WASHINGTON — The Army has killed off its means for testing acquisition programs particularly focused on tactical mission command networks — the Network Integration Evaluation (NIE) held at Fort Bliss, Texas — in favor of Joint Warfighting Assessments (JWA) designed to evaluate more emerging capabilities.
“Beginning in FY2019, in accordance with readiness demands and the Army’s new modernization approach, the mission will shift to only support Warfighter Assessment events with focus on Joint Multination Interoperability and concept development,” according to the Army’s FY19 budget request justification documents released Feb. 12.
“This change will affect associated integration and management processes by reducing the formal rigor associated with [program of record] testing and shifting to an experimentation model, with prototype-level designs and increased unit ownership of preparation tasks.”
The Army will still hold an NIE 18.2, but they will be eliminated after that, the budget documents make clear.
The service has held 11 NIEs since its inception, but as optempo has increased in theaters like Europe, it could no longer keep a dedicated test unit at Fort Bliss to conduct the evaluations.
So for the first time, the NIE was conducted by a non-dedicated unit, the 2nd Brigade Combat Team, 101st Airborne Division.
The Army had also decided to only hold one NIE a year, after customarily running two evaluations in order to accommodate its new form of evaluation — the JWA — beginning in 2016.
The writing was on the wall in a report on network modernization from the director of operational test and evaluation (DOT&E) released earlier this year, when the Pentagon’s chief weapons tester Robert Behler wrote in a report that in order to “provide realistic assessments of new capabilities, the Army should maintain a robust threat during network experimentation and testing.” Behler suggested in the report that “the shift from a single annual NIE event to multiple smaller events will increase resources required to bring these enablers to each venue.”
One of Behler’s biggest issues with having a non-dedicated unit at the NIE was the difficulty in building a robust opposition force to really test the capability. He noted the dedicated test brigade had been “very proficient” in creating such a force.
“Good operational testing requires an aggressive, adaptive threat unit intent on winning the battle in order to adequately stress the system under test and to fully understand its capabilities,” the report states. “A realistic demanding [Opposing Forces] requires capabilities that are not easily assembled and integrated. These capabilities include electronic warfare and cybersecurity threats as well as a mix of heavy and light forces.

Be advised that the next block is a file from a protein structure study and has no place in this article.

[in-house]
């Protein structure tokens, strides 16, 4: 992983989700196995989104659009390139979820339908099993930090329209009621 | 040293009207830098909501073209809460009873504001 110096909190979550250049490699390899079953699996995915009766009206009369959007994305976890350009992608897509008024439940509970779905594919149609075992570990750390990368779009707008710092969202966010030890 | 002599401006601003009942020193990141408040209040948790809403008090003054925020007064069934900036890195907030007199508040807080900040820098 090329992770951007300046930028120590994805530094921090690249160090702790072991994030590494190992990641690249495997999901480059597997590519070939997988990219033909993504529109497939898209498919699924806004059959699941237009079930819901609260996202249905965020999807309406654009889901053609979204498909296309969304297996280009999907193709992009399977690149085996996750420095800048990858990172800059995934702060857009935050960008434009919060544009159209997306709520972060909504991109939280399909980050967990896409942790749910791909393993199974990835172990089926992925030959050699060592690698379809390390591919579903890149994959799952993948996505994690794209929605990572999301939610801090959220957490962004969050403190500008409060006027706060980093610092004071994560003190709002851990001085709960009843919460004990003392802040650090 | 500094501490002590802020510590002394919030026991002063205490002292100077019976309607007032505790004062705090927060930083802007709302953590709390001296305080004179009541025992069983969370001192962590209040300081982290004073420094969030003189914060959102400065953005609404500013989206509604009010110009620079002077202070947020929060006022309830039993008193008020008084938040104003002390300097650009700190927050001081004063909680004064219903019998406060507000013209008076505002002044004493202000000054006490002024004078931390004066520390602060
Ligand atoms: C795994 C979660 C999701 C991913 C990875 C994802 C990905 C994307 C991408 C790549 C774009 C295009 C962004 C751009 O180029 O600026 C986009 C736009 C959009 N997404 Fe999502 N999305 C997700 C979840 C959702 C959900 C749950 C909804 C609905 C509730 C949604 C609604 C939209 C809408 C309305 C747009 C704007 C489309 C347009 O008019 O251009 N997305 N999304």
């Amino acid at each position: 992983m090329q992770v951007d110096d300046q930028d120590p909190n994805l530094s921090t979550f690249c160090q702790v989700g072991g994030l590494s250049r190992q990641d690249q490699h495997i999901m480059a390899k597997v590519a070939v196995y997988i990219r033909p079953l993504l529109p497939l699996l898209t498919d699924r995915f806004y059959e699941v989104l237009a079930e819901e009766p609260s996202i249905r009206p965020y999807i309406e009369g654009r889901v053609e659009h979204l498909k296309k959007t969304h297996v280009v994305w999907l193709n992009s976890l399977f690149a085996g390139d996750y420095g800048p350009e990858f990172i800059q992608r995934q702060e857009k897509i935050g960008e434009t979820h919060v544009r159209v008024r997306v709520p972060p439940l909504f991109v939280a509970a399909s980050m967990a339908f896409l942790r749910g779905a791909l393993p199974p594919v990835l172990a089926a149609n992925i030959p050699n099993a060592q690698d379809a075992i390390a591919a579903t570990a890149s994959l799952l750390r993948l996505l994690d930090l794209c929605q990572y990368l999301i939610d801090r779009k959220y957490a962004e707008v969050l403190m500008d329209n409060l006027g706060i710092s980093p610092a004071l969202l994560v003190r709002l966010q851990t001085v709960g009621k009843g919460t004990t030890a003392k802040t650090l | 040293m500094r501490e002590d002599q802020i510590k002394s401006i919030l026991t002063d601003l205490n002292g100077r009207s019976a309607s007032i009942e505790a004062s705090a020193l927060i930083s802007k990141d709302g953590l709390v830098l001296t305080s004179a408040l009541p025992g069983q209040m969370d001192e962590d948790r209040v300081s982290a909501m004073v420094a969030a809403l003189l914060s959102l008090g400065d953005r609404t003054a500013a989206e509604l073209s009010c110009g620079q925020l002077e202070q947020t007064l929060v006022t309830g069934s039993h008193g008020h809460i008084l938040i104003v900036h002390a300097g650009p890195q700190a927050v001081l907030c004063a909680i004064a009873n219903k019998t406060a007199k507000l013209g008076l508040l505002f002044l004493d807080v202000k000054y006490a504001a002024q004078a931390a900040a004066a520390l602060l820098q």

The OPFOR unit for the most recent NIE — the 1st Battalion, 502nd Infantry Regiment deployed from Fort Campbell, Kentucky — was able to “overcome these challenges due to the discipline, skill, and motivation of its soldiers and leaders and the presence of an exceptionally competent electronic warfare non‑commissioned officer in their tactical operations center (TOC),” Behler writes. “However, it was not until the middle of the record test that the majority of TOC personnel had a full understanding of all the systems, their capabilities, and how to effectively integrate them into both current and future OPFOR operations.”
While the 2nd BCT, 101st AD provided frank feedback on the systems under test and in certain cases, a dedicated test unit’s experience was not required. Yet, it had recently returned from deployment and had finished its reset so many were new to the unit and less familiar. Behler suggests sending units to the NIE after their combat training center rotation to mitigate the issue.
The Army also decided to make major changes in its network architecture going forward and how it procures future network capability, which could have influenced its decision to back away from the NIE as a means to test systems.
And the service is embracing more rapid prototyping and experimentation in a new culture of trying out capability before deciding to buy, which is more conducive for inclusion in JWAs.
Last year, the Army renamed the Army Warfighting Assessment to the Joint Warfighting Assessment and announced it was heading to Europe — where the service is heavily engaged — in 2018 for the exercise to include joint and international partner elements.
The JWA is scheduled to be held in late April or early May in Germany this year, where the Army has robust training facilities.